Meet Our Instructors
Instructors at Kobukan are all black belt-level students with decades of experience training in Aikido. We are fortunate to have several instructors who each bring their own individual styles to their Aikido instruction, while maintaining the integrity of Aikido techniques..
Kristin Maier, Kobukan Head Instructor
3rd degree black belt (sandan)
Began training in 1988, including graduating from two instructor training courses under the direction of Kushida-sensei. Certified since 1995 as an instructor in Aikido.
“Studying aikido under Kushida-sensei has been a source of great joy, peace, and ever deepening challenge. The teaching methodology of Yoshokai Aikido is solid; an emphasis on safety, mutual respect, and technical precision allows students to enjoy authentic and compelling techniques with a spirit of harmony and good feeling.”
Junior-2nd degree black belt (jun-nidan)
Started training in Aikido in 2002 at the University of Michigan Aikido Club in Ann Arbor. Attended both University of Michigan and Genyokan Aikido classes. Awarded Outstanding Class Attendance in Ann Arbor from 2005 to 2008. Became a certificated instructor in 2008. Began training at Kobukan in 2009.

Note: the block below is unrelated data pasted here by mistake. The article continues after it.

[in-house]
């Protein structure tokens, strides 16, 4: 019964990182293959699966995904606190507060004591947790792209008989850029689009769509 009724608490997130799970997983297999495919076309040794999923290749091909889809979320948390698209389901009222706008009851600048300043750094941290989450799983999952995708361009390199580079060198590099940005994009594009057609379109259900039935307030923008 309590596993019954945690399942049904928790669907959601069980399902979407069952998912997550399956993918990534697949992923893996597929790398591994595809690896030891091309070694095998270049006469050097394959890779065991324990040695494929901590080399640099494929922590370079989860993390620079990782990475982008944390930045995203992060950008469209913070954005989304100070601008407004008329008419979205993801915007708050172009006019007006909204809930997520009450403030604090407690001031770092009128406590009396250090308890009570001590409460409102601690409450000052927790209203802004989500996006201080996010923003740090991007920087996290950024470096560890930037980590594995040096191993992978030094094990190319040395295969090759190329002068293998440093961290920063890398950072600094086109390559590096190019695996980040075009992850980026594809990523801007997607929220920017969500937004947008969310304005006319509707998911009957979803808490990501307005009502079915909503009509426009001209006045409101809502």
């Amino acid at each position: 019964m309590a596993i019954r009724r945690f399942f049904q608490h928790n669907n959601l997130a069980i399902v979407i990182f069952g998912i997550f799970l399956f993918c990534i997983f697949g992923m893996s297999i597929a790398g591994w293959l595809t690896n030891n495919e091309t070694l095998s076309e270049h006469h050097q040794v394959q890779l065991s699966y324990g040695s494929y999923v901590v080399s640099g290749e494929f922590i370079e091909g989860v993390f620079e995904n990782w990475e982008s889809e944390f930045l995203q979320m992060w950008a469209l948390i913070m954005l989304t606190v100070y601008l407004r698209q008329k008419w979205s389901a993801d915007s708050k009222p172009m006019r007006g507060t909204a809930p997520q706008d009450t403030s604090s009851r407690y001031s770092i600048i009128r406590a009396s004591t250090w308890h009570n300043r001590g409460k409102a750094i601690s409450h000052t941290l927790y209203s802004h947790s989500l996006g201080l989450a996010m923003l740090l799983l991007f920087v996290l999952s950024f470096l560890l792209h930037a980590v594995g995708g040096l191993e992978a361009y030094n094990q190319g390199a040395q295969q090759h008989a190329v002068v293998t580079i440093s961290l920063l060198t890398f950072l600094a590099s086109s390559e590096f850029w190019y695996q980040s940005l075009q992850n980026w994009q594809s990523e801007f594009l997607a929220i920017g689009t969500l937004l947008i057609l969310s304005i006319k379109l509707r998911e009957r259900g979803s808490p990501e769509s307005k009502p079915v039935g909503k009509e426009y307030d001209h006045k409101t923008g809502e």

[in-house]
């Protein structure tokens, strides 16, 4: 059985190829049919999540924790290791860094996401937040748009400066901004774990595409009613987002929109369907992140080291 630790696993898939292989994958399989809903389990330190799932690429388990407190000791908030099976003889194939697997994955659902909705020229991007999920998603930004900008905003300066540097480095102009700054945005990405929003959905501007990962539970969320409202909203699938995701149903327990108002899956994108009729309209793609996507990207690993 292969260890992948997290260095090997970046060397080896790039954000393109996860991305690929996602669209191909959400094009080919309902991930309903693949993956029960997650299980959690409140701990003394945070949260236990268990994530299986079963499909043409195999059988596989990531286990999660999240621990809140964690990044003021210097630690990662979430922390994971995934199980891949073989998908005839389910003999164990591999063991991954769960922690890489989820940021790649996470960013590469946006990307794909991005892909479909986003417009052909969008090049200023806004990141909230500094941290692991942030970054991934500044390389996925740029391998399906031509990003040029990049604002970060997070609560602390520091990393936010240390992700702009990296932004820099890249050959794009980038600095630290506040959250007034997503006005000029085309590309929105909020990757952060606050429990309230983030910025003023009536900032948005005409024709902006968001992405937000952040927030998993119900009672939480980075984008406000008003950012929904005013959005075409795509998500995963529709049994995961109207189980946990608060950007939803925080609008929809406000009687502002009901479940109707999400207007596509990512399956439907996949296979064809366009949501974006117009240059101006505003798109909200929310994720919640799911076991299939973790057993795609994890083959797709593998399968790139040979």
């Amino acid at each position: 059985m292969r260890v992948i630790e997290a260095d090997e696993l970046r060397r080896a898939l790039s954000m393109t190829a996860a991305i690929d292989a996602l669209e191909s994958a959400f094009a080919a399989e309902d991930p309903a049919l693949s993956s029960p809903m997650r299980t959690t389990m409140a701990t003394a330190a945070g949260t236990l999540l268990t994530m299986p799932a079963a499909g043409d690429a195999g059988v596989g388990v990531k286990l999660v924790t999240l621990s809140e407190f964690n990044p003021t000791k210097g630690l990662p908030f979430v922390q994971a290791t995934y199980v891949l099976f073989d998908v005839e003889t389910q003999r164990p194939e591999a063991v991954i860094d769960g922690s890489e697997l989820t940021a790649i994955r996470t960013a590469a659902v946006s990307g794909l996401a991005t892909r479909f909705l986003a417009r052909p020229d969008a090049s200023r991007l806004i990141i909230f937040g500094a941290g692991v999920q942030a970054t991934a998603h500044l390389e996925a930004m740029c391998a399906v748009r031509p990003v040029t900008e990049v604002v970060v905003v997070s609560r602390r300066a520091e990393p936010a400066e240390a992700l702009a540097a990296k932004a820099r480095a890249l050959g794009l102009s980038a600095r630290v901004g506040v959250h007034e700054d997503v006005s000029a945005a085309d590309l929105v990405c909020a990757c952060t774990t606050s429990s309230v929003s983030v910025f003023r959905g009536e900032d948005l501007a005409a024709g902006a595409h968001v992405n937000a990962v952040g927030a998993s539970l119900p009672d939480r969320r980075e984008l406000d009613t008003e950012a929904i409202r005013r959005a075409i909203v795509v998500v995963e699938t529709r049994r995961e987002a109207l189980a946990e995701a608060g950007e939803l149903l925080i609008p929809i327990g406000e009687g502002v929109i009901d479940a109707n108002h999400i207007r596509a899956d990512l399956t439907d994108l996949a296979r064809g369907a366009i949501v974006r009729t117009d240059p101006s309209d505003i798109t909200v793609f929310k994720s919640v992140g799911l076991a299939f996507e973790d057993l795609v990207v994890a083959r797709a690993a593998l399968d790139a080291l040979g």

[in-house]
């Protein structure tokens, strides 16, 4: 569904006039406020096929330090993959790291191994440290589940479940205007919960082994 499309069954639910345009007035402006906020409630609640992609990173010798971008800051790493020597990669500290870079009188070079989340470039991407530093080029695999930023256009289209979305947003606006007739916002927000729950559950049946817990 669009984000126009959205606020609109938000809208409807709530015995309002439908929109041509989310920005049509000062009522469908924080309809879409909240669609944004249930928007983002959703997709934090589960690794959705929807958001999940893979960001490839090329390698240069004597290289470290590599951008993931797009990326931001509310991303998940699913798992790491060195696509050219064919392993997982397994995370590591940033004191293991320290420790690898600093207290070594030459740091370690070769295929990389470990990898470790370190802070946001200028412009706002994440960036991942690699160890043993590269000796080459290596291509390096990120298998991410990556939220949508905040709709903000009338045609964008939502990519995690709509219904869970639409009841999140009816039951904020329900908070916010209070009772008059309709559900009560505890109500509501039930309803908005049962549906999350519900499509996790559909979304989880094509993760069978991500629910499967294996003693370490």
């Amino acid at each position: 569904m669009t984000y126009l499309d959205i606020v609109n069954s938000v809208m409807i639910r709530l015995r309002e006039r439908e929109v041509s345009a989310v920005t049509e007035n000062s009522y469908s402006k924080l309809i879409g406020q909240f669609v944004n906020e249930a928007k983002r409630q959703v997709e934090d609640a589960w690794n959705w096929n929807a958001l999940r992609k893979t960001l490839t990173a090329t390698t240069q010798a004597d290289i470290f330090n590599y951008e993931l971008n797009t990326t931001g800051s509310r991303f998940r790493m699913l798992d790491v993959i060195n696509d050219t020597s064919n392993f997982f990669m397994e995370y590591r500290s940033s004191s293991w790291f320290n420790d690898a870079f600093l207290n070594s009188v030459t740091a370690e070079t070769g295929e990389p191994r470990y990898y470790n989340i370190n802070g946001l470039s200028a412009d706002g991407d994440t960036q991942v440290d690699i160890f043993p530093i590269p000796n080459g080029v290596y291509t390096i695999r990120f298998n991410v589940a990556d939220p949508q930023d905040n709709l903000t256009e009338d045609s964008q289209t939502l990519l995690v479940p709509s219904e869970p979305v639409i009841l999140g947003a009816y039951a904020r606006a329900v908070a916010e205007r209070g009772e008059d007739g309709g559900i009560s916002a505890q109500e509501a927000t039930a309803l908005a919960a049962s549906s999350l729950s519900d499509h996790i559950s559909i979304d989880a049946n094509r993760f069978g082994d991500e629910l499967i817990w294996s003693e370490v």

“Aikido became one of my main foundations for learning and personal growth when I was in college. Through the many relationships made and the lessons taught to me by my seniors and the head instructors, I feel privileged to have found Aikido at the time I did in my life. I hope as I move forward in life I can return the favor to my instructors by giving the knowledge and the relationships I have come to know over the years to others.”
1st degree black belt (shodan)
Training in Aikido since 1994, certified instructor since 2002. Participated in and graduated from two instructor training courses.
“This particular style of Aikido starts with a very step-by-step learning process, which emphasizes precise, dynamic movement as well as safety. There are also lectures about Japanese Samurai history and the philosophy of Aikido, “The Way of Harmony.” I really like that we focus on creating harmony in our relationships and in society, and not on neutralizing an attack, even though we train hard and can have very aerobic classes. This is not about self-defense, but about self-improvement. And we have fun throwing each other around!”